I have been told that I don’t feature my round rocks enuf on this humble blog. I suppose with the waves and waves of new readers that come by here (/sarcasm) there are always people who don’t know about them and think this blog is about some place in Texas.
Well, unlike that place in Texas, which has only one round rock that doesn’t even look all that round, I have hundreds of round rocks. They come in all sizes, from as small as a golf ball to larger than a bowling ball. Many of them seem perfectly round while others are egg shaped. We’ve found a few that seem to be cojoined and have peculiar shapes, including one Libby calls the platypus skull. Some are smooth while many are pocked and pitted like the surface of the moon. Some have eroded to expose their shale core, which has quickly eroded away, leaving a hollow within the round rock.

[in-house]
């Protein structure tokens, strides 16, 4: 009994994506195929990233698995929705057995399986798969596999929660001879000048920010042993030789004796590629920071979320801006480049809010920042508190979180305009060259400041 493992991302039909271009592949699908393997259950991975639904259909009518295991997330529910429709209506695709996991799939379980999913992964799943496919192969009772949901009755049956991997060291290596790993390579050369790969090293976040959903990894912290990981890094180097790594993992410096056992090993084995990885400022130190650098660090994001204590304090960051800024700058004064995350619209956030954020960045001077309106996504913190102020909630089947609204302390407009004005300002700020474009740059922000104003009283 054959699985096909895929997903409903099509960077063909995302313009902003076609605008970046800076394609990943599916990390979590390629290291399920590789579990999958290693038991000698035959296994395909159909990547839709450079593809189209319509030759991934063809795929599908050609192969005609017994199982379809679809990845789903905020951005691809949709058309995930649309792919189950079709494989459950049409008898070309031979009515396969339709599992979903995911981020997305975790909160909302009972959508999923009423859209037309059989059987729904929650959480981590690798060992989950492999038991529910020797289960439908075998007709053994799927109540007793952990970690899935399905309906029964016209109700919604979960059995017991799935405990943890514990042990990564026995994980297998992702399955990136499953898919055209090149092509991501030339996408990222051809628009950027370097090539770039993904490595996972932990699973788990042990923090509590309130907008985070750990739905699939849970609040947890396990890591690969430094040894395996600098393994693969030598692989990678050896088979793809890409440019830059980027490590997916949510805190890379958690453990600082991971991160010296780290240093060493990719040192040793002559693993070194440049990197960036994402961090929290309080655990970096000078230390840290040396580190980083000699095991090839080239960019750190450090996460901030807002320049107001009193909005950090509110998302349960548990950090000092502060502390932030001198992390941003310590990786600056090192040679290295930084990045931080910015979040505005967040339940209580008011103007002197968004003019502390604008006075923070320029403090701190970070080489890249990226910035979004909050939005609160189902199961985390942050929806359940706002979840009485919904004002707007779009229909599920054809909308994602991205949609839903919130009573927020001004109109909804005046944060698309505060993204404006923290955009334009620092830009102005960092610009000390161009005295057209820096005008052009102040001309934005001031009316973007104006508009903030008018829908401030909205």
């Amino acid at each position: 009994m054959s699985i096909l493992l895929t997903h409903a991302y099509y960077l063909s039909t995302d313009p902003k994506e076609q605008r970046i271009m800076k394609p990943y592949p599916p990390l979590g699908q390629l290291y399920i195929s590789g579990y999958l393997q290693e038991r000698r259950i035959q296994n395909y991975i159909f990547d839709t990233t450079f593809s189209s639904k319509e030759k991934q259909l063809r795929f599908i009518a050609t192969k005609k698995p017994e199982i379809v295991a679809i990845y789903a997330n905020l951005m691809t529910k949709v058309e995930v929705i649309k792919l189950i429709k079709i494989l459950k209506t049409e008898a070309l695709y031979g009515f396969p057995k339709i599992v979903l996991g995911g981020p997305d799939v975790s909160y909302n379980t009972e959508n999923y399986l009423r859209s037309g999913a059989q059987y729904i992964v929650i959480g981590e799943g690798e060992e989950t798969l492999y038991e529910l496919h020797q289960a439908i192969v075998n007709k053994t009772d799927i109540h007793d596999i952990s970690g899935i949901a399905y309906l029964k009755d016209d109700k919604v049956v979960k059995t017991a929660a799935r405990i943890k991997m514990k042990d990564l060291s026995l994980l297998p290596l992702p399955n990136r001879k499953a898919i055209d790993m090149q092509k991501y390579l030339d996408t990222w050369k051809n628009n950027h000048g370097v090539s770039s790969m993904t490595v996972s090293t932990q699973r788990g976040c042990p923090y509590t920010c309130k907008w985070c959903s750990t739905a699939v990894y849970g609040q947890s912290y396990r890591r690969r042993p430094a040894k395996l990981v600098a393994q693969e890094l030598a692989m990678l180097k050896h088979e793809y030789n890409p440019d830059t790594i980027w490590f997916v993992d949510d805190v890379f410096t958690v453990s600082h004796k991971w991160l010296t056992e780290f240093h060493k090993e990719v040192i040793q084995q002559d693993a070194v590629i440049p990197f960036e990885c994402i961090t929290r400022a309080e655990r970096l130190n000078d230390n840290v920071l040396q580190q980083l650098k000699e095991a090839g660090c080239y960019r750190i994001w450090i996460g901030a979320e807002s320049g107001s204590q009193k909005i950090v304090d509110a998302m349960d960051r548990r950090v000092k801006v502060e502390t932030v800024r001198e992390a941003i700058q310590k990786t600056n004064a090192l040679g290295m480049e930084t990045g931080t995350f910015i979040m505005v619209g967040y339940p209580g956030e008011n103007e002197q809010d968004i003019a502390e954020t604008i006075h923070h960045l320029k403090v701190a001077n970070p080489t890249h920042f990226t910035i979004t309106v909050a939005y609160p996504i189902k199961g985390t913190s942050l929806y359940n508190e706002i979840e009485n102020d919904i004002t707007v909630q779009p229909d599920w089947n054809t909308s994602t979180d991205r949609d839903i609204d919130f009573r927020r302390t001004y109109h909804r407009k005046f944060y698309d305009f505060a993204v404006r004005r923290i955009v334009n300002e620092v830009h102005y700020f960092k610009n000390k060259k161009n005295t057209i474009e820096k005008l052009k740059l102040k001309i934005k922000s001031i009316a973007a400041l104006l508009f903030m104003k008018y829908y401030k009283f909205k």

My round rocks have an extra-terrestrial origin, too. They are not from outer space, but they were created by a visitor from there. A meteor strike in the area hundreds of millions of years ago in the shallow sea that covered the area at the time created a mineral rich soup in which the round rocks congealed.
I’ve given away a few of my precious round rocks, but it’s felt like giving away my own children. I suppose I could do it again, but maybe not.
- Wild plums ripen.
Today in Missouri history:
- Governor Thomas Crittenden offered a $5000 reward for the arrest and conviction of members of the Jesse James gang in 1881.